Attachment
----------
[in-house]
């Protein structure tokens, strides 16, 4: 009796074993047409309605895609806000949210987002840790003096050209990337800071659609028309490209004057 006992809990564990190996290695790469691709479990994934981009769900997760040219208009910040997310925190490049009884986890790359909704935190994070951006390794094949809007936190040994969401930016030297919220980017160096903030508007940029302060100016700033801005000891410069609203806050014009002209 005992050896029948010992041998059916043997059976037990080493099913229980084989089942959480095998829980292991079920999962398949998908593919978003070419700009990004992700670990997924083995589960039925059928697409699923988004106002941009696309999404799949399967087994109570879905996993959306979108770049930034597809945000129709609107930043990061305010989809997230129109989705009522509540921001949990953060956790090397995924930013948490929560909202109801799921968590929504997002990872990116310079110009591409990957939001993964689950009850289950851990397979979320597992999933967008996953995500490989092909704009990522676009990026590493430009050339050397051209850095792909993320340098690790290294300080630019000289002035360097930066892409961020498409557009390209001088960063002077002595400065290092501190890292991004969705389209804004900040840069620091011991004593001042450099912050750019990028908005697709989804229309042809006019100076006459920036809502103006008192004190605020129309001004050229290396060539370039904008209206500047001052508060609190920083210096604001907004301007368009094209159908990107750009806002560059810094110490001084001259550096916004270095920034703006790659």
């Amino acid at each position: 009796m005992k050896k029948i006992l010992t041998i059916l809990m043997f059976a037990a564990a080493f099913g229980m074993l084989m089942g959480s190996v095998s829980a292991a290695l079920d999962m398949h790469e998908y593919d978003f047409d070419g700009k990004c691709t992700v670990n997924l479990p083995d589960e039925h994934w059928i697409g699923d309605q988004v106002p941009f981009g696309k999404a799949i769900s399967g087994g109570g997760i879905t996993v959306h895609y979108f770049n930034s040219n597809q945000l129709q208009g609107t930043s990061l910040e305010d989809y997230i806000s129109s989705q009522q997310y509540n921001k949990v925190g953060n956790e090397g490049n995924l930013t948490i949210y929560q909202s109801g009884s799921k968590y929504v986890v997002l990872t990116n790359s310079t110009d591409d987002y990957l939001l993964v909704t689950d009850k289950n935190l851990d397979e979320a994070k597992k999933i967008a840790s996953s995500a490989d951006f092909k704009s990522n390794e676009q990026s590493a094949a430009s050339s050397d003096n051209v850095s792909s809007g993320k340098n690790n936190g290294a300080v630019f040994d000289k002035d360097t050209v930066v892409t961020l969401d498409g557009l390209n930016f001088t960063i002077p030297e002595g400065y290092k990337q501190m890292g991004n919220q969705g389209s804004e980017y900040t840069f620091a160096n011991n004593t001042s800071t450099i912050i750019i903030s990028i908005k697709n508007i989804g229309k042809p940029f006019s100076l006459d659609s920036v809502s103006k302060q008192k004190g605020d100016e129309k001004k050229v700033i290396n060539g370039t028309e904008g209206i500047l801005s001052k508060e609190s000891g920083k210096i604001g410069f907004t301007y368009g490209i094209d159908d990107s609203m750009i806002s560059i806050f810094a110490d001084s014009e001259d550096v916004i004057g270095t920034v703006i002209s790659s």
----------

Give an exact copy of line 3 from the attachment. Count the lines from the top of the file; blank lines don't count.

């Amino acid at each position: 009796m005992k050896k029948i006992l010992t041998i059916l809990m043997f059976a037990a564990a080493f099913g229980m074993l084989m089942g959480s190996v095998s829980a292991a290695l079920d999962m398949h790469e998908y593919d978003f047409d070419g700009k990004c691709t992700v670990n997924l479990p083995d589960e039925h994934w059928i697409g699923d309605q988004v106002p941009f981009g696309k999404a799949i769900s399967g087994g109570g997760i879905t996993v959306h895609y979108f770049n930034s040219n597809q945000l129709q208009g609107t930043s990061l910040e305010d989809y997230i806000s129109s989705q009522q997310y509540n921001k949990v925190g953060n956790e090397g490049n995924l930013t948490i949210y929560q909202s109801g009884s799921k968590y929504v986890v997002l990872t990116n790359s310079t110009d591409d987002y990957l939001l993964v909704t689950d009850k289950n935190l851990d397979e979320a994070k597992k999933i967008a840790s996953s995500a490989d951006f092909k704009s990522n390794e676009q990026s590493a094949a430009s050339s050397d003096n051209v850095s792909s809007g993320k340098n690790n936190g290294a300080v630019f040994d000289k002035d360097t050209v930066v892409t961020l969401d498409g557009l390209n930016f001088t960063i002077p030297e002595g400065y290092k990337q501190m890292g991004n919220q969705g389209s804004e980017y900040t840069f620091a160096n011991n004593t001042s800071t450099i912050i750019i903030s990028i908005k697709n508007i989804g229309k042809p940029f006019s100076l006459d659609s920036v809502s103006k302060q008192k004190g605020d100016e129309k001004k050229v700033i290396n060539g370039t028309e904008g209206i500047l801005s001052k508060e609190s000891g920083k210096i604001g410069f907004t301007y368009g490209i094209d159908d990107s609203m750009i806002s560059i806050f810094a110490d001084s014009e001259d550096v916004i004057g270095t920034v703006i002209s790659s």